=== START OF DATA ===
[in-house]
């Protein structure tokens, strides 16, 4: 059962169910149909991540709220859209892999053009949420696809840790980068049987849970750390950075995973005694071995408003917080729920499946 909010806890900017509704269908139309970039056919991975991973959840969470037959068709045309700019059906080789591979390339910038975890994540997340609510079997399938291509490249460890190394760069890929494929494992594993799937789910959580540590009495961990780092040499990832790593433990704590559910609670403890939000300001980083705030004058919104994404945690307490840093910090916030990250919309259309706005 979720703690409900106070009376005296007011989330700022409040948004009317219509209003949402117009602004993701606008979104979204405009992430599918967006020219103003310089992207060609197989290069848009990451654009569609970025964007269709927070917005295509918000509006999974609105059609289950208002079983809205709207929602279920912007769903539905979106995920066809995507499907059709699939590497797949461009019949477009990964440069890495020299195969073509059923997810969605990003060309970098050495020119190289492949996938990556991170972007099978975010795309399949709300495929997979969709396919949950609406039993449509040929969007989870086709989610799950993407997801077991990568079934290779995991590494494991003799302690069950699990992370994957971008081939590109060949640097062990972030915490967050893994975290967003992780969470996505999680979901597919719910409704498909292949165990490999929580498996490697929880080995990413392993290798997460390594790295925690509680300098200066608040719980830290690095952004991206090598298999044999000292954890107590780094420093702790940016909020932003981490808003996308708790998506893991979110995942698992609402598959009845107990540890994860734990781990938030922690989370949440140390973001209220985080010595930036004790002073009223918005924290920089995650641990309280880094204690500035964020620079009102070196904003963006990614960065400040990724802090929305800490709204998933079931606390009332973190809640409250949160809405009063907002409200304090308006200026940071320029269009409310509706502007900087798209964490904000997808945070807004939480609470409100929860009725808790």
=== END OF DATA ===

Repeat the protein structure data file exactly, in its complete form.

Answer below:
[in-house]
């Protein structure tokens, strides 16, 4: 059962169910149909991540709220859209892999053009949420696809840790980068049987849970750390950075995973005694071995408003917080729920499946 909010806890900017509704269908139309970039056919991975991973959840969470037959068709045309700019059906080789591979390339910038975890994540997340609510079997399938291509490249460890190394760069890929494929494992594993799937789910959580540590009495961990780092040499990832790593433990704590559910609670403890939000300001980083705030004058919104994404945690307490840093910090916030990250919309259309706005 979720703690409900106070009376005296007011989330700022409040948004009317219509209003949402117009602004993701606008979104979204405009992430599918967006020219103003310089992207060609197989290069848009990451654009569609970025964007269709927070917005295509918000509006999974609105059609289950208002079983809205709207929602279920912007769903539905979106995920066809995507499907059709699939590497797949461009019949477009990964440069890495020299195969073509059923997810969605990003060309970098050495020119190289492949996938990556991170972007099978975010795309399949709300495929997979969709396919949950609406039993449509040929969007989870086709989610799950993407997801077991990568079934290779995991590494494991003799302690069950699990992370994957971008081939590109060949640097062990972030915490967050893994975290967003992780969470996505999680979901597919719910409704498909292949165990490999929580498996490697929880080995990413392993290798997460390594790295925690509680300098200066608040719980830290690095952004991206090598298999044999000292954890107590780094420093702790940016909020932003981490808003996308708790998506893991979110995942698992609402598959009845107990540890994860734990781990938030922690989370949440140390973001209220985080010595930036004790002073009223918005924290920089995650641990309280880094204690500035964020620079009102070196904003963006990614960065400040990724802090929305800490709204998933079931606390009332973190809640409250949160809405009063907002409200304090308006200026940071320029269009409310509706502007900087798209964490904000997808945070807004939480609470409100929860009725808790």